Driven largely by the churning of fluid in Earth's core, which generates the magnetic field, the magnetic north pole has always drifted. Around 50 years ago, the pole was ambling along at around 15 km a year, but now it is charging ahead at around 55 km a year, leaving the Canadian Arctic heading towards Siberia.
As far as we know, Earth's magnetic north has always wandered, but it has recently gained new momentum and is making a dash towards Siberia at a pace not seen before. While this has some practical implications, scientists believe that this sprint is being caused by tussling magnetic blobs deep below our feet.
Unlike our geographic North Pole, which is in a fixed location, magnetic north wanders. This has been known since it was first measured in 1831, and subsequently mapped drifting slowly from the Canadian Arctic towards Siberia.
One of the practical consequences of this is that the World Magnetic Model has to be updated periodically with the pole's current location. The model is vital for many navigation systems used by ships, Google maps and smartphones, for example.
One of the many areas of research using information from Swarm focuses on explaining why the pole has picked up such a pace - and a subject being discussed at this week's Living Planet Symposium. Between 1990 and 2005 magnetic north accelerated from its historic speed of 0-15 km a year, to its present speed of 50-60 km a year. In late October 2017, it crossed the international date line, passing within 390 km of the geographic pole, and is now heading south.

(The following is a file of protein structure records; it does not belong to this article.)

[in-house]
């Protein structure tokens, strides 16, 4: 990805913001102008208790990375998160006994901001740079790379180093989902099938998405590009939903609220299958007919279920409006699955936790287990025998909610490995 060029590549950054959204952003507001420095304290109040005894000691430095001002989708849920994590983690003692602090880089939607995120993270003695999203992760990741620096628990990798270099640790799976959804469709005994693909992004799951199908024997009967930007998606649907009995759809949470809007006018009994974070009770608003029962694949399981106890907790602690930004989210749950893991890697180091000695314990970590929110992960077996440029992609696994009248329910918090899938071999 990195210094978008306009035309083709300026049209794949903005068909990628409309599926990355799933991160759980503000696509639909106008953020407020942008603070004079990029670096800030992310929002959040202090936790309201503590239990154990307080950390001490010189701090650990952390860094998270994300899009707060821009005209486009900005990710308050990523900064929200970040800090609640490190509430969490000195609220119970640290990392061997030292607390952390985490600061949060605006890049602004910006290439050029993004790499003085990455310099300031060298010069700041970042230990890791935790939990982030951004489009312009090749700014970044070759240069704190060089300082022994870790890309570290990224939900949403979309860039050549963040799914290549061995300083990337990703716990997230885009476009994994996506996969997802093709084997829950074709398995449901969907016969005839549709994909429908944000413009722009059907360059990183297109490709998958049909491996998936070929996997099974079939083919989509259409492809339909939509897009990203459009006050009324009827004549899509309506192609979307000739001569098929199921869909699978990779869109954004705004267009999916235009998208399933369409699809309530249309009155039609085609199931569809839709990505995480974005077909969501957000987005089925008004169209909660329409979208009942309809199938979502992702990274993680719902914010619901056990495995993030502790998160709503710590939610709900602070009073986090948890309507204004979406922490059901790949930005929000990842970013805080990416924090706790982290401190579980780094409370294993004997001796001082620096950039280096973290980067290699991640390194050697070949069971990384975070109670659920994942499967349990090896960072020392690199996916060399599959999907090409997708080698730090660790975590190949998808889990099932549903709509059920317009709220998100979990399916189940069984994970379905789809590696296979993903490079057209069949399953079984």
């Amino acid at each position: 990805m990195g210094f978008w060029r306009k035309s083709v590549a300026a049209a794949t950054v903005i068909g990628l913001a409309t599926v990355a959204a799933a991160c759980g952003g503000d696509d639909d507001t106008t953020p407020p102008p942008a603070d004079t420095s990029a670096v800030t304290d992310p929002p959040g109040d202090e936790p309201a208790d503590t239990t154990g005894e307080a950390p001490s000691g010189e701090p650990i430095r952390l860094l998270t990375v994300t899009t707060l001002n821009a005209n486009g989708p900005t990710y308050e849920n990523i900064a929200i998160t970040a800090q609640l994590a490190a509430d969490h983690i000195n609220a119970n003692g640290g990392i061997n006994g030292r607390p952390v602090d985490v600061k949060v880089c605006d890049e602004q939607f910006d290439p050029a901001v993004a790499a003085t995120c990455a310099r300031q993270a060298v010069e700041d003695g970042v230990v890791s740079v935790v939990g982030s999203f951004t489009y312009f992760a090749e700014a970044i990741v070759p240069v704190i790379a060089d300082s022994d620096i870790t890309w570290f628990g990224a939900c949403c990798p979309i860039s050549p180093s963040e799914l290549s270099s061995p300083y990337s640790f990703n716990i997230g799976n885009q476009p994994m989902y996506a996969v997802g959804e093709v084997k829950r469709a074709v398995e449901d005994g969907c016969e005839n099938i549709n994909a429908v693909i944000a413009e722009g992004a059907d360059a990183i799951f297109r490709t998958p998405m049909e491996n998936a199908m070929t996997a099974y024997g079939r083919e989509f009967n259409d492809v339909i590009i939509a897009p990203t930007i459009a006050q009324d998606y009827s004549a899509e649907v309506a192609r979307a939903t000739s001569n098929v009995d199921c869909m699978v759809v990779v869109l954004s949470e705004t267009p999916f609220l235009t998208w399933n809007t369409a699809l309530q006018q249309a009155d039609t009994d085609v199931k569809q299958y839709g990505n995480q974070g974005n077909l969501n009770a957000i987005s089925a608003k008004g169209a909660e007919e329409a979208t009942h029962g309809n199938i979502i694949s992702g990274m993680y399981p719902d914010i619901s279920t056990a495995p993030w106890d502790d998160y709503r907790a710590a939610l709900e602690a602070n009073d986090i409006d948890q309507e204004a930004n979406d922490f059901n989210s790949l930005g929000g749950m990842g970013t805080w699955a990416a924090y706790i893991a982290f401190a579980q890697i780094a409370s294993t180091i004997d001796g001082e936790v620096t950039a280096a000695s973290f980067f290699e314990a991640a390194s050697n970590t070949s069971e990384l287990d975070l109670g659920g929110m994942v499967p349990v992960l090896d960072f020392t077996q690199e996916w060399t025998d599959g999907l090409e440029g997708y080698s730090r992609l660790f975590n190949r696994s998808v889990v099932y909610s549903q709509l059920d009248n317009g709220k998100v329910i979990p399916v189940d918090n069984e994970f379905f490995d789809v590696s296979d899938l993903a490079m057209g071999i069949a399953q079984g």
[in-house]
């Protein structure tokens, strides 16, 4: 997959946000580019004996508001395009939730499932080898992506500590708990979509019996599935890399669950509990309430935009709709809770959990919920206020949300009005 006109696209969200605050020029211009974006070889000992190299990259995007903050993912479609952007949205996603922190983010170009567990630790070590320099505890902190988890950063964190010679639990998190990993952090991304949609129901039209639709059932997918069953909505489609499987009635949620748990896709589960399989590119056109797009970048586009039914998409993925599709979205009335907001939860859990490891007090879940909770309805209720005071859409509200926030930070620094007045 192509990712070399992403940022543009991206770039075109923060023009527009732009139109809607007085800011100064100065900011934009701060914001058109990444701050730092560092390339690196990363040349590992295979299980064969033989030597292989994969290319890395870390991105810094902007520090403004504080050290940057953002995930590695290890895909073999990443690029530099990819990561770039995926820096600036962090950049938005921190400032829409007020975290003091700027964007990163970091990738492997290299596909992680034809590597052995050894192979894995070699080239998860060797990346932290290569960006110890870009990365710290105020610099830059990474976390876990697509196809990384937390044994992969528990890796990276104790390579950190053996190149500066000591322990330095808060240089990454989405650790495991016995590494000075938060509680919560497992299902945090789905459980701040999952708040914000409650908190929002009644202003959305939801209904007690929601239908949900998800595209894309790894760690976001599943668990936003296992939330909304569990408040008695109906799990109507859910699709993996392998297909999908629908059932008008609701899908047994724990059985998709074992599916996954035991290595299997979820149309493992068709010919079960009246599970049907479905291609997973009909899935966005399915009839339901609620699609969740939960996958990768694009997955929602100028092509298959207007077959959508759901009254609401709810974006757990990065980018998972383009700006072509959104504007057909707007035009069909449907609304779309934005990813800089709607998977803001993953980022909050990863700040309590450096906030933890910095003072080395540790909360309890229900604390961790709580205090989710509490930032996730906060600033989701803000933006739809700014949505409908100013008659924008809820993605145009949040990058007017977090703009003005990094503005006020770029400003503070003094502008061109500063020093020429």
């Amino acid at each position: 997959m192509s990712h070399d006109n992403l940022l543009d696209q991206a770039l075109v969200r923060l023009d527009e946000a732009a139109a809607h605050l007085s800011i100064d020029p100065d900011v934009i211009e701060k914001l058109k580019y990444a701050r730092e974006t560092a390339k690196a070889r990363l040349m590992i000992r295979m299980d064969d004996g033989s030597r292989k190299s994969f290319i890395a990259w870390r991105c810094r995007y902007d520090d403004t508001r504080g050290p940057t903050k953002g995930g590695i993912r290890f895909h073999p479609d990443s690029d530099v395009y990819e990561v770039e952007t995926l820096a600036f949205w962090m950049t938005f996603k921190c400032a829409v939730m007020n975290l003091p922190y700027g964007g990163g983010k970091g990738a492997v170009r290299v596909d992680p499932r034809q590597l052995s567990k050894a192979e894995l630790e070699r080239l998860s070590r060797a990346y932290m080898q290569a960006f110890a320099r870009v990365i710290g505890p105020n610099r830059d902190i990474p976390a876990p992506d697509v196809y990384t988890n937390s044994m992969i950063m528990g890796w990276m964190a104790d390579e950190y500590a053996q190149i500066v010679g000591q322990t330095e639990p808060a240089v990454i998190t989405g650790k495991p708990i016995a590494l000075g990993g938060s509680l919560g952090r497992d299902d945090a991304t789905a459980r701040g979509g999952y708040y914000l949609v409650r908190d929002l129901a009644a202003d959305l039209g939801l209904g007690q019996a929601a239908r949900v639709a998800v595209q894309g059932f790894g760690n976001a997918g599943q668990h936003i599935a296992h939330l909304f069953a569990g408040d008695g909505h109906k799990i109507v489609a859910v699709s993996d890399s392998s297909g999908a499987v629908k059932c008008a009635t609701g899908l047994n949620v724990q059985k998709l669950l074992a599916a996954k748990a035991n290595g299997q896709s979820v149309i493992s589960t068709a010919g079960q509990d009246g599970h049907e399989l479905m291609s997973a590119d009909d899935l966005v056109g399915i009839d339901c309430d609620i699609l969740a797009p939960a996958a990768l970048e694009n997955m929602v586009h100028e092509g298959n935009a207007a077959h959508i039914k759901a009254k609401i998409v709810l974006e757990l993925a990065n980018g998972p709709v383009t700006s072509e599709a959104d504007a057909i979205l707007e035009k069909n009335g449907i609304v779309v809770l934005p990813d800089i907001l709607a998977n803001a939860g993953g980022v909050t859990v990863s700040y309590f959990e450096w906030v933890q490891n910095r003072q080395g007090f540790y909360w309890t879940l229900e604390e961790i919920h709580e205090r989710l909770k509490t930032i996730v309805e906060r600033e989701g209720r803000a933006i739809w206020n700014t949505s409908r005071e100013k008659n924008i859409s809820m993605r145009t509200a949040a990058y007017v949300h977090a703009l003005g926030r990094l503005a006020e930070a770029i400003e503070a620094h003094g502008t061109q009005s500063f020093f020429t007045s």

In fact, recently, the World Magnetic Model had to be updated urgently because of the speed at which the pole is moving.
ESA's Swarm mission is not only being used to keep track of magnetic north, but scientists are using its data to measure and untangle the different magnetic fields that stem from Earth's core, mantle, crust, oceans, ionosphere and magnetosphere.
Our magnetic field exists because of an ocean of superheated, swirling liquid iron that makes up the outer core. Like a spinning conductor in a bicycle dynamo, this moving iron creates electrical currents, which in turn generate our continuously changing magnetic field.
Tracking changes in the magnetic field can, therefore, tell researchers how the iron in the core moves. Phil Livermore, from the University of Leeds in the UK, said, "Several theories have been proposed to explain this behaviour but, since they rely upon changes in the small-scale magnetic field, they cannot explain the recent trajectory of the pole.
"Using data collected over two decades by satellites, including ESA's Swarm trio, we can see that the position of the north magnetic pole is determined largely by a balance, or tug-of-war, between two large lobes of negative magnetic flux at the boundary between Earth's core and mantle under Canada and Siberia."
Research is showing that changes in the pattern of core flow between 1970 and 1999 elongated the Canadian lobe, significantly weakening its signature on Earth's surface, causing the pole to accelerate towards Siberia.
Simple models taking account of this process and describing future geomagnetic change predict that over the next decade the north magnetic pole will continue on its current trajectory and will travel a further 390-660 km towards Siberia.